RADAR Blog

IAPP Matchup: The Philippines' Data Privacy Act and the General Data Protection Regulation

This article By Alex Wall, CIPP/E, CIPP/US, CIPM, was originally published in the IAPP Privacy Tracker.


In the IAPP Privacy Tracker series, industry expers look at laws from across the globe and match them up against the EU General Data Protection Regulation. The aim is to help determine how much duplication of operational effort you might avoid as you move toward GDPR compliance and help you focus your efforts. In this installment, RADAR Global Privacy Officer and Senior Counsel Alex Wall compares the Philippines’ Data Privacy Act of 2012, as supplemented by the Implementing Rules and Regulations, with the principles expressed by the GDPR.

Below is an excerpt from the matchup – click here to view the full comparison

Philippines data breach laws vs GDPR

Definition of Personal Data 

Philippines Personal Data Protection Act and Implementing Rules and Regulations: Personal information refers to any information, whether recorded in a material form or not, from which the identity of an individual is apparent or can be reasonably and directly ascertained by the entity holding the information or when put together with other information would directly and certainly identify an individual. Sensitive personal data is personal data:

  • About an individual’s race, ethnic origin, marital status, age, color and religious, philosophical or political affiliations;
  • About an individual’s health, education, genetic or sexual life of a person, or to any proceeding for any offense committed or alleged to have been committed by such person, the disposal of such proceedings or the sentence of any court in such proceedings;
  • Issued by government agencies peculiar to an individual, which includes but not limited to social security numbers, previous or current health records, licenses or its denials, suspension or revocation, and tax returns; and 
  • Specifically established by an executive order or an act of Congress to be kept classified.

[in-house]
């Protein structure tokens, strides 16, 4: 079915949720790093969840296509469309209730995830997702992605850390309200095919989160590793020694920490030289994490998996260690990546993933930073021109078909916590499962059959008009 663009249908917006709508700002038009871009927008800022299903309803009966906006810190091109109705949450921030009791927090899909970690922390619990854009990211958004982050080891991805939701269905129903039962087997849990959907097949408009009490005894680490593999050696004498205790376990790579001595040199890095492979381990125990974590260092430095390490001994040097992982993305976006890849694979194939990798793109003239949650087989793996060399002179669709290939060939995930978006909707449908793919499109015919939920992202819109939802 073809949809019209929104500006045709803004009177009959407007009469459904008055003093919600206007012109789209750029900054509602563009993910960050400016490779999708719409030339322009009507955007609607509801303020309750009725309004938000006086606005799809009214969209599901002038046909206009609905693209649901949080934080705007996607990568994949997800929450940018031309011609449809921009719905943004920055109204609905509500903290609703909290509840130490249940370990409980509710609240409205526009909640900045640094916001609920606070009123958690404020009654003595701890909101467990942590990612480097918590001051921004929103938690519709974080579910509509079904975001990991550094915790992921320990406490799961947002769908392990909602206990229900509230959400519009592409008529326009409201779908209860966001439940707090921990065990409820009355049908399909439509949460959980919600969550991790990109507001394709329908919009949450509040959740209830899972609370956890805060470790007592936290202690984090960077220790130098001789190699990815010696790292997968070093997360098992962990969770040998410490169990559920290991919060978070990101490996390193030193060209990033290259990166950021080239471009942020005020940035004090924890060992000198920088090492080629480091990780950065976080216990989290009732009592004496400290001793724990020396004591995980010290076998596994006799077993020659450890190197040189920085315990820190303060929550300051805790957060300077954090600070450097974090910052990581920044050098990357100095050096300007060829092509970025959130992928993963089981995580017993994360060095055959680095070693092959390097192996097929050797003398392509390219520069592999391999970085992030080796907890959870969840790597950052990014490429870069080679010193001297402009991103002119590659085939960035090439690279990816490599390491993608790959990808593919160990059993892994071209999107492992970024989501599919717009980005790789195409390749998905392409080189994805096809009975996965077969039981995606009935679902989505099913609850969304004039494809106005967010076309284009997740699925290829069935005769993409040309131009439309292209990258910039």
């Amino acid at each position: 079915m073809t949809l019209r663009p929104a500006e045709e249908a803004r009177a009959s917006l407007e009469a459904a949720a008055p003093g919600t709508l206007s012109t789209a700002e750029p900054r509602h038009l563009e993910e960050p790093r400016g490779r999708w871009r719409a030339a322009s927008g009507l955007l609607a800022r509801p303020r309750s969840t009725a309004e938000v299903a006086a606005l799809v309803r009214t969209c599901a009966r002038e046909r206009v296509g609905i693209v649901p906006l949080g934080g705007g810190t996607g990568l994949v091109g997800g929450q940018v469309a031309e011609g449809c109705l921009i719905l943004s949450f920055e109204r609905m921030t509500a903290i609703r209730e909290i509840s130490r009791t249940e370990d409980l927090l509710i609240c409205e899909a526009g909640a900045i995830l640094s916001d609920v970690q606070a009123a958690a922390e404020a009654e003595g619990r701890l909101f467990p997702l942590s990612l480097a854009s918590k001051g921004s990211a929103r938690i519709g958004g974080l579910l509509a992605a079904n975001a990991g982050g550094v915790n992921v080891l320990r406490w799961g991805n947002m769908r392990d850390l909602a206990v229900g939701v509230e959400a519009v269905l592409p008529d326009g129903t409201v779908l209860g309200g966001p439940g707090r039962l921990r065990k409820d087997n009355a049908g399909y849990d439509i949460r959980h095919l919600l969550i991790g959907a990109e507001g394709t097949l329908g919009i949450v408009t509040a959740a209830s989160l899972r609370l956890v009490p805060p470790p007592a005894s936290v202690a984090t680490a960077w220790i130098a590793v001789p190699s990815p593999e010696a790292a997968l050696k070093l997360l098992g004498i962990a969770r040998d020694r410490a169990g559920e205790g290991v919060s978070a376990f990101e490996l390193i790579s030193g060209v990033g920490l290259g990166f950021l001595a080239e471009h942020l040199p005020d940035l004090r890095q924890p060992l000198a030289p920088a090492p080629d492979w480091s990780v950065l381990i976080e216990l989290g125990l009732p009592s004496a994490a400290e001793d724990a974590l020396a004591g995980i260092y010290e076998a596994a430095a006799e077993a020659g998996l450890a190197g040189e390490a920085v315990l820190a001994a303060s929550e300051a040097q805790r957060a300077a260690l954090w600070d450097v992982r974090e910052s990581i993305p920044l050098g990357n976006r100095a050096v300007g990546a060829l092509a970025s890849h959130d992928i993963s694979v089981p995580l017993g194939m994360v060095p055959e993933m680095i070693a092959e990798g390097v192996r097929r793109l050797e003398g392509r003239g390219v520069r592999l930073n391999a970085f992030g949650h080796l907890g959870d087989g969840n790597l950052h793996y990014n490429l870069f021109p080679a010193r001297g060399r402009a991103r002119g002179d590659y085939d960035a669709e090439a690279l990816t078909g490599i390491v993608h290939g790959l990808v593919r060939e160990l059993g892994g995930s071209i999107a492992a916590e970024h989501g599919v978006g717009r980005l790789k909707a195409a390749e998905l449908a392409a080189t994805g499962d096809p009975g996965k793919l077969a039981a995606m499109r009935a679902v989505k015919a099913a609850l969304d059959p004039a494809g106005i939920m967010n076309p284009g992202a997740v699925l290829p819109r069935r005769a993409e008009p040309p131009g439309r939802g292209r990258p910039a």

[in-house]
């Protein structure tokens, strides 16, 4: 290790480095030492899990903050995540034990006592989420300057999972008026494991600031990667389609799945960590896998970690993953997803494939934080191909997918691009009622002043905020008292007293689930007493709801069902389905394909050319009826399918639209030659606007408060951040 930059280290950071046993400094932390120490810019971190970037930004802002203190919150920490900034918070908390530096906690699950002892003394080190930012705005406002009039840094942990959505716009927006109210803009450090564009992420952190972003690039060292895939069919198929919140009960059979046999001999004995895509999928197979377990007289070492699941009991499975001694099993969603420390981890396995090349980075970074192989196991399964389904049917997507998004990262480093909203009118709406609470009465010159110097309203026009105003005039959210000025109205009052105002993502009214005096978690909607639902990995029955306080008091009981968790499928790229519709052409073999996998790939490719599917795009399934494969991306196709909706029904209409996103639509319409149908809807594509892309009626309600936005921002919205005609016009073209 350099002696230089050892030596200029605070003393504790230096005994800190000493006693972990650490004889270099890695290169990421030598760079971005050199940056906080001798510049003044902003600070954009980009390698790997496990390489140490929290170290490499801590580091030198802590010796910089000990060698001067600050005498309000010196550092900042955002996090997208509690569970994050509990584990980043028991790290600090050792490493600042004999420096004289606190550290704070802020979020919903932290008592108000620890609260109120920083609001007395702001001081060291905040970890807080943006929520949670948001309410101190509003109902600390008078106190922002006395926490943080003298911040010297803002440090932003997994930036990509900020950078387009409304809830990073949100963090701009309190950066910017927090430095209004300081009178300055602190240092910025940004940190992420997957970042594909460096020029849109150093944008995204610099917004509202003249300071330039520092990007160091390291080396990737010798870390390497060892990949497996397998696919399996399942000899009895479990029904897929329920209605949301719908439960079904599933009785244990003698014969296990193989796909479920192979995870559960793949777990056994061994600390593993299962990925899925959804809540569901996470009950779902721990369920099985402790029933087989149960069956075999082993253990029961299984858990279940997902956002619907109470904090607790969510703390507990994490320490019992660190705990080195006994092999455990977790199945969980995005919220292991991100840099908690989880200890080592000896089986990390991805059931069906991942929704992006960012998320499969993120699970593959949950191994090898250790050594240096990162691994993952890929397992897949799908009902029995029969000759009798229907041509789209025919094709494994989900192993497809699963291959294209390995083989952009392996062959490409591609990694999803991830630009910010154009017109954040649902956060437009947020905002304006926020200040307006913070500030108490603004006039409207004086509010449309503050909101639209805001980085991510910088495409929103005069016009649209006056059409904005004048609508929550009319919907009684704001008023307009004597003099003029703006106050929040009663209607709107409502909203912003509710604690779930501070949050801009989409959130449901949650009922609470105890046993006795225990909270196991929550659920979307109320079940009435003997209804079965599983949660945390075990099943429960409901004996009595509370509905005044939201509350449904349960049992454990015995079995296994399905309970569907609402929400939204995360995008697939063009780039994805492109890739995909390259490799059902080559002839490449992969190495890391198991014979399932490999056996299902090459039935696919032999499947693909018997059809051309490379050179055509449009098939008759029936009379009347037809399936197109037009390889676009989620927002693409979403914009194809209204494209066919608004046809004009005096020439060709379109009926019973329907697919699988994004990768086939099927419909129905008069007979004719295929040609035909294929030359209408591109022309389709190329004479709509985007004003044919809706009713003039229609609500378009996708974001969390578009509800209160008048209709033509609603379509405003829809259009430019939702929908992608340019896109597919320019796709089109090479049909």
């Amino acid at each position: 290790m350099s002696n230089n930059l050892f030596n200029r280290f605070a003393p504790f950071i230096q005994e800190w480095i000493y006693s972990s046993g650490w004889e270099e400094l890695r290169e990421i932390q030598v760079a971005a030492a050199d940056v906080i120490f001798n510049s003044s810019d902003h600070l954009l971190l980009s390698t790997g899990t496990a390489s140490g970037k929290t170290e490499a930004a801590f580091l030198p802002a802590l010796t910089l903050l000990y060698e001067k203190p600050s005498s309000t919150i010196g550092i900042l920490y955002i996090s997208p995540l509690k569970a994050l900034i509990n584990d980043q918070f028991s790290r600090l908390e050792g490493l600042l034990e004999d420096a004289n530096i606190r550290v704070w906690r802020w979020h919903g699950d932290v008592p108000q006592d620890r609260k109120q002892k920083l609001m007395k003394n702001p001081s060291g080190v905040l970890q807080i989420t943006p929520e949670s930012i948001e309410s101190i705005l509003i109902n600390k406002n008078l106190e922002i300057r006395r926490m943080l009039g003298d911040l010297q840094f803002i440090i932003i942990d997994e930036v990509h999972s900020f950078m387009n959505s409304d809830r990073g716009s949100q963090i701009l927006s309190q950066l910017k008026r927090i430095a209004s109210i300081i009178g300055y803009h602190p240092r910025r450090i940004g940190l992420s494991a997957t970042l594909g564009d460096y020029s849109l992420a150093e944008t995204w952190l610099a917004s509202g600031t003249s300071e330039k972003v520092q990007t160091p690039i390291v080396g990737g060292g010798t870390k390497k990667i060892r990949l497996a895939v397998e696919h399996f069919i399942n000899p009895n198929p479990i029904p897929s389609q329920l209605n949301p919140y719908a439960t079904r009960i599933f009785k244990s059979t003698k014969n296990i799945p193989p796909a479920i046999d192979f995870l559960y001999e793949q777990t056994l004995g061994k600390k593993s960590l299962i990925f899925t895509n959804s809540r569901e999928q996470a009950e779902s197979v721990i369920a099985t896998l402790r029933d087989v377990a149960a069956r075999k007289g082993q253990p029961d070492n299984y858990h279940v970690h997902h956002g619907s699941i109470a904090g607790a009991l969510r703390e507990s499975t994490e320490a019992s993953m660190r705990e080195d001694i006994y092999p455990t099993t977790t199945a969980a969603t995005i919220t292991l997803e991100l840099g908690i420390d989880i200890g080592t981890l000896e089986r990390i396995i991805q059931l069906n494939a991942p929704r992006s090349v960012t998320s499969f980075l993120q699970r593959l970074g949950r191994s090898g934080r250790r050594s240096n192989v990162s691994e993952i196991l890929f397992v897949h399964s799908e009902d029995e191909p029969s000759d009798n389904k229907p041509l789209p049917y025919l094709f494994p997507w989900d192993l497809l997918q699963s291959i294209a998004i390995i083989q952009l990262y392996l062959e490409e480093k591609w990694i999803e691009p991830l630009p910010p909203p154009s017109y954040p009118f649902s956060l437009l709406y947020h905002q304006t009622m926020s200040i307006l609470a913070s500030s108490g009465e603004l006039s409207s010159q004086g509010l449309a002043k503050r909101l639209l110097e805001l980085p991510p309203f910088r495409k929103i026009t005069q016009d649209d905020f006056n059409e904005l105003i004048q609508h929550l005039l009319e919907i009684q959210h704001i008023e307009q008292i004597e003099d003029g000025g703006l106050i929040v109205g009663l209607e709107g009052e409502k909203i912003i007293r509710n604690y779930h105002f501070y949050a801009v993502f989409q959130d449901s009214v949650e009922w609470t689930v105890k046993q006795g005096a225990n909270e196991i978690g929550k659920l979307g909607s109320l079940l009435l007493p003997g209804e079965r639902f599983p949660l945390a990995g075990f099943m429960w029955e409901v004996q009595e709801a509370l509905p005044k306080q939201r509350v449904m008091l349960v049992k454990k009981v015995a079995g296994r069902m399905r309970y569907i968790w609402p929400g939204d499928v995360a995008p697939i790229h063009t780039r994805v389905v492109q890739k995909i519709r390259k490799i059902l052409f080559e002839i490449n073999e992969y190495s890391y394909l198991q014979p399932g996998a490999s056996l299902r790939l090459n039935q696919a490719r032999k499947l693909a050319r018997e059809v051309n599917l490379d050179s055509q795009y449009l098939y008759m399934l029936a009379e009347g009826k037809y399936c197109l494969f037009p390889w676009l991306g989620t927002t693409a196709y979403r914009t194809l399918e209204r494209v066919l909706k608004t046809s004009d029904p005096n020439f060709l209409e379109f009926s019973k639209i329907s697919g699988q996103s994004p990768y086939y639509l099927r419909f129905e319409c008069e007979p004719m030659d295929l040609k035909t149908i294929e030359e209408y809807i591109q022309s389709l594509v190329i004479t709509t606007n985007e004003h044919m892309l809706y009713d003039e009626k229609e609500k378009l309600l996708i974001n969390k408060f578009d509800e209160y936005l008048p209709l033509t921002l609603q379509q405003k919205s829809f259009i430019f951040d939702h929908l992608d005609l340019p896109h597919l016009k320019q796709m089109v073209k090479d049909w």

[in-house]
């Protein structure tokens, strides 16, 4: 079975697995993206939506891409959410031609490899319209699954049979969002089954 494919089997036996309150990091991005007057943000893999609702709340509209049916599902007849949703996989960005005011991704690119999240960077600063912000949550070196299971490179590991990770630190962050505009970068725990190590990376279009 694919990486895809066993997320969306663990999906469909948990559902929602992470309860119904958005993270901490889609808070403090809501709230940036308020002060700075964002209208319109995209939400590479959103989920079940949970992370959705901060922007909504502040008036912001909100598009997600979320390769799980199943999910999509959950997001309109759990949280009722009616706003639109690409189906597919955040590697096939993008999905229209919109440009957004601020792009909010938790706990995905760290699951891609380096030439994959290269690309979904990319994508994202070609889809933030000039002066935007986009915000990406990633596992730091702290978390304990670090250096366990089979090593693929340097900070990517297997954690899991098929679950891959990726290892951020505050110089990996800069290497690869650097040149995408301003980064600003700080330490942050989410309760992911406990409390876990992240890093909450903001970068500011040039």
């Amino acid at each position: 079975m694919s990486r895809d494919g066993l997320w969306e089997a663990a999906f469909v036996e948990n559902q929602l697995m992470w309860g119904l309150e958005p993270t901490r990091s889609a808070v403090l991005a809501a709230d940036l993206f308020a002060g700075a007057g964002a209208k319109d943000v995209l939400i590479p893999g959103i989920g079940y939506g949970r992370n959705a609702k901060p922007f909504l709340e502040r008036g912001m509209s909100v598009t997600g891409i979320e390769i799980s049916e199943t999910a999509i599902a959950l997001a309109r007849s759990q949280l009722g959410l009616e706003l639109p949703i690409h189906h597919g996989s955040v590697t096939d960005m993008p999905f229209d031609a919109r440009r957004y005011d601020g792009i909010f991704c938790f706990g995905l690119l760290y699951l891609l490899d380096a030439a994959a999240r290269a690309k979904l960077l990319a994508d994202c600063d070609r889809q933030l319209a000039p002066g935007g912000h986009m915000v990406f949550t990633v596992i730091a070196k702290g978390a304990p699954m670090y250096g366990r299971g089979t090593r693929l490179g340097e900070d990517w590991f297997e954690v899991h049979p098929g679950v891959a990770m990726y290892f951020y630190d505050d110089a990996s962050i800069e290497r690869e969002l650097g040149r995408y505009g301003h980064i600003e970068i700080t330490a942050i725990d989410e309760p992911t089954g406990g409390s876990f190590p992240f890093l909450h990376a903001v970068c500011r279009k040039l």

EU General Data Protection Regulation (GDPR): Personal data means any information relating to an identified or identifiable natural person. Special categories of data that are considered particularly sensitive are personal data revealing racial or ethnic origin, political opinions, religious or philosophical beliefs, or trade union membership, and the processing of genetic data, biometric data for the purpose of uniquely identifying a natural person, data concerning health or data concerning a natural person’s sex life or sexual orientation.

GDPR Readiness

Definition of Breach

Philippines Personal Data Protection Act and Implementing Rules and Regulations: A notifiable breach occurs when sensitive personal information or any other information, whether recorded in a material form or not, that may, under the circumstances, be used to enable identity fraud are reasonably believed to have been acquired by an unauthorized person, and the personal information controller or the Commission believes that such unauthorized acquisition is likely to give rise to a real risk of serious harm to any affected data subject.

EU General Data Protection Regulation (GDPR): Personal data breach means a breach of security leading to the accidental or unlawful destruction, loss, alteration, unauthorized disclosure of or access to personal data transmitted, stored or otherwise processed.

Breach Notification Requirements

Philippines Personal Data Protection Act and Implementing Rules and Regulations: The National Privacy Commission and affected data subjects shall be notified by the personal information controller within 72 hours upon knowledge of or when there is a reasonable belief by that an unauthorized acquisition of sensitive personal information is likely to give rise to a real risk of serious harm to any affected data subject. A real risk of serious harm includes whether any information may, under the circumstances, be used to enable identity fraud.

EU General Data Protection Regulation (GDPR): The GDPR requires assessment of data incidents and prompt notification of the breach to data subjects when there is a high risk to the rights and freedoms of natural persons and, with respect to supervisory authorities, notification when the breach is likely to result in a risk to the rights and freedoms of natural persons.

View the full matchup in the IAPP Privacy Tracker.


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Topics: Press, GDPR